Vincent and Jamie Gizzarelli adopted three little boys last year, which left the family of seven in need of a home larger than their small apartment.
Coutesy Building Systems Councils Vincent and Jamie Gizzarelli adopted three little boys last year, which left the family of seven in need of a home larger than their small apartment.

When Staff Sergeant Vincent Gizzarelli was medically retired from military service three years ago, after more than 10 years of active duty, due to brain trauma sustained during his second tour in Iraq, he and his family had certainly done more than their fair share of fighting for freedom. But after returning home, he and his wife, Jamie, found there was another fight to be won.

The couple learned that three brothers, all under age four, had been put into foster care after surviving starvation and severe injury at home. Their struggle hit home for Vincent, who as a child had been placed in the foster care system and separated from his siblings; so the Gizzarellis decided to make sure the boys would be able to stay together. After a custody battle in which the children’s biological parents pled guilty to child abuse, Vincent, Jamie, and their two teenagers were able to officially adopt the three boys into their family.

Despite the victory, however, the Gizzarellis still faced some daunting logistics, not the least of which being where to put everyone. "The family was renting an inadequate apartment for their needs," said Donna Peak, executive director at Building Systems Councils (BSC), which had been looking for an opportunity to work with Operation Finally Home, a nonprofit organization dedicated to building custom, mortgage-free homes for wounded and disabled veterans. "So when Operation Finally Home told the BSC that they had a potential family and the story of the Gizzarellis, they got a resounding ‘yes,’" Peak said.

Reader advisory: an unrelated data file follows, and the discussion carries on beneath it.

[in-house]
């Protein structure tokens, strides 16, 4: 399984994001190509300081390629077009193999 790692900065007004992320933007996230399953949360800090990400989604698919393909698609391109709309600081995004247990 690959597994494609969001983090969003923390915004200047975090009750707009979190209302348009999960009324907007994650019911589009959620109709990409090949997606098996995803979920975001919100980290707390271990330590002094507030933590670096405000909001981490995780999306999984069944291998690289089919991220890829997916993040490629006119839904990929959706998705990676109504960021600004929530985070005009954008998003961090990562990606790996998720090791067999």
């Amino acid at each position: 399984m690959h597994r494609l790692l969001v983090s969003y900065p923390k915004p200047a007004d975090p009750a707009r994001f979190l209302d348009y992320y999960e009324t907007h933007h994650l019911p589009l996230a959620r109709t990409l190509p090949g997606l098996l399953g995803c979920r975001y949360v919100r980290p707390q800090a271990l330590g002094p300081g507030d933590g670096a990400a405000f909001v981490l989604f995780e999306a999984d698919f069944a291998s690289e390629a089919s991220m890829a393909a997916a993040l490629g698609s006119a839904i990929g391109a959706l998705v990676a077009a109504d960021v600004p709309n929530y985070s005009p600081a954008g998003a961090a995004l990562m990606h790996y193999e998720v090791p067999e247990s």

The two organizations broke ground last summer in Jacksonville, N.C., and in April they and a host of sponsors presented the family with a brand-new, fully furnished custom home.

Design-wise, "it didn’t require a whole lot of accommodations," Peak said. "Staff Sergeant Gizzarelli’s injuries are not as obvious as some. He’s not an amputee, not burned. … No one is wheelchair-bound. Even the little boy who lost the majority of his foot [due to an attack from a dog] gets around like a champ. He’s determined to keep up with his brothers. The bigger thing was to make sure that the kids were really taken care of and comfortable."

The home is equipped with "top of the line everything," Peak said, including a gourmet kitchen for Vincent, crafting space for Jamie, and five bedrooms, including one outfitted with bunk beds for the two youngest boys. Altogether, the home offers the family more than 3,000 square feet.

"This is not a gift," said Dan Wallrath, a Texas builder and founder of Operation Finally Home, while presenting the finished home on April 28. "Vince earned this home on the battlefield. His unwavering courage and valor to secure freedom for all Americans paid for this home."

Claire Easley is a senior editor at Builder.

Learn more about markets featured in this article: Greenville, SC.